Overland Journeys: Travels in the West, 1800-1880
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To bring the lives of these settlers into focus, consider the Western land itself -- the vastness, the boundless plain, and awesome mountain barriers. The Great Plains were a challenge to "Easterners" and European emigrants.
The Oregon Trail is the oldest component, having been pioneered in the early 1810s and used by the first wagon trail, led by Marcus Whitman, in 1843. Brigham Young led the first Mormons to Utah in 1847. The California Trail came into heavy use after the discovery of gold in 1848. It is estimated by historians that up to half a million settlers crossed the West on these trails from the earliest wagon trains to the building of the transcontinental railroad in 1869. The journey across overland trails took settlers 2,000 miles and around seven months to complete.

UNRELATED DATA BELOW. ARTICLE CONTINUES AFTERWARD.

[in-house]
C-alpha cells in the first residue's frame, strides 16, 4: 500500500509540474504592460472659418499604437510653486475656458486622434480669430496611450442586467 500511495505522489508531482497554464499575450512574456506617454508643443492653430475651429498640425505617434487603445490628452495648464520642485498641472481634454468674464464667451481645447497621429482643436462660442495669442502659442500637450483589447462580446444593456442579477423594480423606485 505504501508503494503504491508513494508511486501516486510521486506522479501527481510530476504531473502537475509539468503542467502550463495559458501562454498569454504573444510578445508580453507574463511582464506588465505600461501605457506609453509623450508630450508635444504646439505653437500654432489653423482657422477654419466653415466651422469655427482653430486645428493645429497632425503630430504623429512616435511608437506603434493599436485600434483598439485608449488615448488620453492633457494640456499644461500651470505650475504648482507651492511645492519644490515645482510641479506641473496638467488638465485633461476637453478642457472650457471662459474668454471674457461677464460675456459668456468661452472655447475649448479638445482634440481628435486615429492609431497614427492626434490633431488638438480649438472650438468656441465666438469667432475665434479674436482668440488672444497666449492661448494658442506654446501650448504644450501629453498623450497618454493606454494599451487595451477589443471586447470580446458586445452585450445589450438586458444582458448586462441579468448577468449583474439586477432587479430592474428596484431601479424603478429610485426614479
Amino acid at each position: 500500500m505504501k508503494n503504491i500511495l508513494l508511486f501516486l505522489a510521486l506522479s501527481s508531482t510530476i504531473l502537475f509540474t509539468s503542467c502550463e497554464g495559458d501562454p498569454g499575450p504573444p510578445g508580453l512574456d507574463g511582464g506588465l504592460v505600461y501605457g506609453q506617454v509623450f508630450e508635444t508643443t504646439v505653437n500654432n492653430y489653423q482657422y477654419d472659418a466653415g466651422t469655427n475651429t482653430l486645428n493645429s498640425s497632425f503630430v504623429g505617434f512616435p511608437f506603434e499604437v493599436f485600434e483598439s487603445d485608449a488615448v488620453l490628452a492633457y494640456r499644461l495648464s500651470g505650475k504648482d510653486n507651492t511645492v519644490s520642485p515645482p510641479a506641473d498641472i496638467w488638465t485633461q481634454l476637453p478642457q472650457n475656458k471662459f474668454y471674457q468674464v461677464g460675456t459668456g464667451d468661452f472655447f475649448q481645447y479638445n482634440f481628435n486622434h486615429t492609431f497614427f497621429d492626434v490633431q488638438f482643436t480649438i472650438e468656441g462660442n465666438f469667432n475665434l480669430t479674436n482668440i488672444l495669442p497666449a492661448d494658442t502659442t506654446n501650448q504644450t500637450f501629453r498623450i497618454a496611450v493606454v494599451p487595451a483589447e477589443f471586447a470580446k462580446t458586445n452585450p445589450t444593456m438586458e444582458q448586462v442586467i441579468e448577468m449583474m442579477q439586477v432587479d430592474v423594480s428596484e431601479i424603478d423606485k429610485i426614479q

Up to a one-tenth of the settlers who attempted the crossing died during the trip, most from disease such as cholera. Hostile confrontations with Native Americans defending their homelands, although often feared by the wagon trains, were actually comparatively rare. Many made the journey to California and Oregon because they saw these new lands as a place of endless opportunity.
Once the first transcontinental railroad was completed in 1869, the wagon train era ebbed because settlers could now journey to the west coast safely in a fraction of the time.
The western trails have become embedded in American folklore as one of the significant influences that have shaped the content and character of the nation. The remains of many trail ruts can be observed in scattered locations throughout arid parts of the American West.
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